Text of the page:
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Poll Shows Overwhelming Opposition To Tolling
Two out of three reject the administration plan to toll existing interstate freeway lanes in a new Rasmussen Reports poll.
May 8, 2014
In a nationwide survey of American adults, only 22 percent expressed support for the administration’s latest push to allow states to convert existing freeway into toll roads. Rasmussen Reports released the findings Wednesday in the wake of the Transportation Department’s presentation of its funding blueprint to Congress.
“A proposal has been made to allow states to put tolls on Interstate highways to help pay for highway and other infrastructure repairs,” the pollsters explained to a thousand survey participants. “Do you favor or oppose putting tolls on Interstate highways for infrastructure maintenance?”
Nearly two-thirds said they opposed the idea. Resistance was nearly universal across demographic categories, with a solid majority of young and old, black and white, married and unmarried expressing opposition to tolls. Republican distaste for tolling was highest at 74 percent compared to 54 percent of Democrats. The only group where opposition to “Lexus lanes” softened was the over $200,000 income bracket, where 35 percent were against the idea.
Opposition to tolls did not appear to be rooted in financial concerns. The survey found only about a third of respondents said tolls in their area were too high, and 67 percent said they would find a way to route around the tolls. Rasmussen speculates that the primary reason the public rejects tolling is that 68 percent lacked confidence that interstate tolling funds would actually be used to repair roads and bridges.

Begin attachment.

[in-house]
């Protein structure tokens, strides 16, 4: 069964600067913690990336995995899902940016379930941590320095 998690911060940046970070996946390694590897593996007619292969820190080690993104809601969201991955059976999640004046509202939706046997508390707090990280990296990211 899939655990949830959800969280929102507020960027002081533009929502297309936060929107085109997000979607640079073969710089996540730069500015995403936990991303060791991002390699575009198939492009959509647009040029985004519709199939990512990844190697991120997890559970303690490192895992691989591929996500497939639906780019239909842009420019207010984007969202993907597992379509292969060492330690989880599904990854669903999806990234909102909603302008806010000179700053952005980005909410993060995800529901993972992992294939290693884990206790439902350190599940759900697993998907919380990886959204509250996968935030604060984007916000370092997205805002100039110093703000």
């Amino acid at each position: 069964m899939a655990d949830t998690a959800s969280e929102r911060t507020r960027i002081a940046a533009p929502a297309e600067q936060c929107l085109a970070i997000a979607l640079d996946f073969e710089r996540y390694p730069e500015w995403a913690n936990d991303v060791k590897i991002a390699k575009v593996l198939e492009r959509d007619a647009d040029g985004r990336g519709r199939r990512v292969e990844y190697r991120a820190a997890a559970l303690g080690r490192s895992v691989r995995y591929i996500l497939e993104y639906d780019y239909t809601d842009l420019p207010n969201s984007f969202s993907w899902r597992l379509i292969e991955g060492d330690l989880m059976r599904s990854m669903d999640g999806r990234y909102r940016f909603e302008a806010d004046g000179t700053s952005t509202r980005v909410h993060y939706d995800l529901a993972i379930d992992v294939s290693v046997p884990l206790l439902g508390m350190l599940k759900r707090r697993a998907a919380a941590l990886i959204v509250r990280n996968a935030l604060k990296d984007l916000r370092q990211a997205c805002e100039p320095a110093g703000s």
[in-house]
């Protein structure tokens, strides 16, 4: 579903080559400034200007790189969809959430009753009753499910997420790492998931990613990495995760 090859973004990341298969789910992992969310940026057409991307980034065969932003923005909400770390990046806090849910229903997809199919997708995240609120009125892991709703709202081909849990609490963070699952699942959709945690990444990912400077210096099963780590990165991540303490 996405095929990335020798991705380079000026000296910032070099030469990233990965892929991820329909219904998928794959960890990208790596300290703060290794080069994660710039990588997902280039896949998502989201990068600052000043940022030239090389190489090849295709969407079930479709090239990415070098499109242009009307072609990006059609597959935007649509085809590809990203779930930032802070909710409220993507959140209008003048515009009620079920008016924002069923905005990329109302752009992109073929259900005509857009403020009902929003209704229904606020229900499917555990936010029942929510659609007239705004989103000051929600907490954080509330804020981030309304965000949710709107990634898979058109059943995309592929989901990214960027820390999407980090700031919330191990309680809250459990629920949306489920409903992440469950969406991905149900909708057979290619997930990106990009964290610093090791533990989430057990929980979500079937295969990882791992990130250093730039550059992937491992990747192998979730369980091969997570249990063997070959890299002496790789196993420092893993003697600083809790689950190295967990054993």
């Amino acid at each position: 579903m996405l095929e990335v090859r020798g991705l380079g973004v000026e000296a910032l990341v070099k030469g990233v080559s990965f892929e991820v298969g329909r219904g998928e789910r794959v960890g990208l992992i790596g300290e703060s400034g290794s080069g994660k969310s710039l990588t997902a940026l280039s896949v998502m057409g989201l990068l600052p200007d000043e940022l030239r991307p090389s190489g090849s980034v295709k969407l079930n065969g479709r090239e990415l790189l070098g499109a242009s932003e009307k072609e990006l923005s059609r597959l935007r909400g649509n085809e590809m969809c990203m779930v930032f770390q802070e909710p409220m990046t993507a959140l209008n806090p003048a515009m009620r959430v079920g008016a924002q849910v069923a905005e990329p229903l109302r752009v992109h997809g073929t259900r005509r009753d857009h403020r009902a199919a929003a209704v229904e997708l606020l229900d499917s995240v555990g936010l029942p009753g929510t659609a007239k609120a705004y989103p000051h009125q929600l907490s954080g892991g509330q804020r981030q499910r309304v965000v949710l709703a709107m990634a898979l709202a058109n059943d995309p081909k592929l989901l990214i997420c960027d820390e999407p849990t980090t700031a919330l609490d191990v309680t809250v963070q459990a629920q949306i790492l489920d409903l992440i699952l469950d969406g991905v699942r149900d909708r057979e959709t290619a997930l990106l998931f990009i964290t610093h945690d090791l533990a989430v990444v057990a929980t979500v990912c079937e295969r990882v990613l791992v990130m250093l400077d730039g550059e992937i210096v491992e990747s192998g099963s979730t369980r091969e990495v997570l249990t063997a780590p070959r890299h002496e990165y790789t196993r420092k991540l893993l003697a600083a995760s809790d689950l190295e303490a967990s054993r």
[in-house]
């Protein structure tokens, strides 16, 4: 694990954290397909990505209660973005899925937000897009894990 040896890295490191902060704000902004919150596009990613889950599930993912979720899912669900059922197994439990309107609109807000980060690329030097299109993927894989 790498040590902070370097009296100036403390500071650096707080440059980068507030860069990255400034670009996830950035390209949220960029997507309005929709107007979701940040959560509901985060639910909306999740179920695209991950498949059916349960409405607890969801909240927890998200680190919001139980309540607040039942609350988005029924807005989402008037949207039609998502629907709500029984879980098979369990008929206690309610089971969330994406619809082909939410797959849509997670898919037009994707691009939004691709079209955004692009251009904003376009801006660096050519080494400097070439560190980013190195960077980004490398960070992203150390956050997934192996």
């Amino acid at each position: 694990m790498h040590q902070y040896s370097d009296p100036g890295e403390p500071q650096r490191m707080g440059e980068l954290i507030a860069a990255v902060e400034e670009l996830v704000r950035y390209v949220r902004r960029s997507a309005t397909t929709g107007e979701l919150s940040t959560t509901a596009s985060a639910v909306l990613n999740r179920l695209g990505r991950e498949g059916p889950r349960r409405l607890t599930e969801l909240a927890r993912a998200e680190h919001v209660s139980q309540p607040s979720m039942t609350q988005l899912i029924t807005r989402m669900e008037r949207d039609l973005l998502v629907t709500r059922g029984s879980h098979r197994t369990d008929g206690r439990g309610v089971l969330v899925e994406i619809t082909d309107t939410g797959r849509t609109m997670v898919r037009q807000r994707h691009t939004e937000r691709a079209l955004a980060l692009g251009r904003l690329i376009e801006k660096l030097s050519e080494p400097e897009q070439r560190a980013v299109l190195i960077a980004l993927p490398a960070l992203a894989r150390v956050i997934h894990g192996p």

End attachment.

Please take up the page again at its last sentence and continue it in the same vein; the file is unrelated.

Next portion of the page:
Rasmussen is an independent survey firm that does not conduct commissioned polls seeking a certain outcome. State and federal transportation departments, on the other hand, have invested millions in taxpayer funds to support tolling efforts. In a 2007 report, the Washington State Department of Transportation (WSDOT) emphasized the need to “educate” the public to arrive at a positive result in polling.
“In communicating about tolling, presenting a unified message to the public is necessary for public understanding and support of tolling programs,” the report explained. “Confusion over the need for tolls, the use of toll revenues, or the options available to travelers will undermine the credibility of tolling programs and increase public resistance.”
WSDOT data show that tolling imposes 22 percent overhead costs on all transactions, compared to the 0.88 percent cost of collecting the gasoline tax (view report).